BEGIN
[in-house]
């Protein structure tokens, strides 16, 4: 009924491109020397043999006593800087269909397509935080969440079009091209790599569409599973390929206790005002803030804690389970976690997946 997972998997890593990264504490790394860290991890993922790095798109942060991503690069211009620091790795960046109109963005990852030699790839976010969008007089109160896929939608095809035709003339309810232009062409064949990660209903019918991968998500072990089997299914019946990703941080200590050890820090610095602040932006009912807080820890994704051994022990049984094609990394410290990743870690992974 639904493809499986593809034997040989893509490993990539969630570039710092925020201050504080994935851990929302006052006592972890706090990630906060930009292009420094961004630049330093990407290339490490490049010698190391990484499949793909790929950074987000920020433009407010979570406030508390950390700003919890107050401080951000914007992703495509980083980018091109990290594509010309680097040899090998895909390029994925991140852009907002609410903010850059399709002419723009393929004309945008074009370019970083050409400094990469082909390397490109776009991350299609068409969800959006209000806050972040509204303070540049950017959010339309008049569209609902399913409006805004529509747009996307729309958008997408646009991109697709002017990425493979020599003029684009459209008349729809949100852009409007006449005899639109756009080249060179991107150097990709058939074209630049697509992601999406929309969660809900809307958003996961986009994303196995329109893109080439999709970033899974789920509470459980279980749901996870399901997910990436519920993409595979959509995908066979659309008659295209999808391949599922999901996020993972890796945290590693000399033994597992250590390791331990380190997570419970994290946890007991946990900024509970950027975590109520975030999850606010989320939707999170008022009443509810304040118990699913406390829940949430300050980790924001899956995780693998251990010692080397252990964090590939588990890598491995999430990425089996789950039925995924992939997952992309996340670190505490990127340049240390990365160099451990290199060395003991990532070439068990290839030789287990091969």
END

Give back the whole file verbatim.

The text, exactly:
[in-house]
């Protein structure tokens, strides 16, 4: 009924491109020397043999006593800087269909397509935080969440079009091209790599569409599973390929206790005002803030804690389970976690997946 997972998997890593990264504490790394860290991890993922790095798109942060991503690069211009620091790795960046109109963005990852030699790839976010969008007089109160896929939608095809035709003339309810232009062409064949990660209903019918991968998500072990089997299914019946990703941080200590050890820090610095602040932006009912807080820890994704051994022990049984094609990394410290990743870690992974 639904493809499986593809034997040989893509490993990539969630570039710092925020201050504080994935851990929302006052006592972890706090990630906060930009292009420094961004630049330093990407290339490490490049010698190391990484499949793909790929950074987000920020433009407010979570406030508390950390700003919890107050401080951000914007992703495509980083980018091109990290594509010309680097040899090998895909390029994925991140852009907002609410903010850059399709002419723009393929004309945008074009370019970083050409400094990469082909390397490109776009991350299609068409969800959006209000806050972040509204303070540049950017959010339309008049569209609902399913409006805004529509747009996307729309958008997408646009991109697709002017990425493979020599003029684009459209008349729809949100852009409007006449005899639109756009080249060179991107150097990709058939074209630049697509992601999406929309969660809900809307958003996961986009994303196995329109893109080439999709970033899974789920509470459980279980749901996870399901997910990436519920993409595979959509995908066979659309008659295209999808391949599922999901996020993972890796945290590693000399033994597992250590390791331990380190997570419970994290946890007991946990900024509970950027975590109520975030999850606010989320939707999170008022009443509810304040118990699913406390829940949430300050980790924001899956995780693998251990010692080397252990964090590939588990890598491995999430990425089996789950039925995924992939997952992309996340670190505490990127340049240390990365160099451990290199060395003991990532070439068990290839030789287990091969």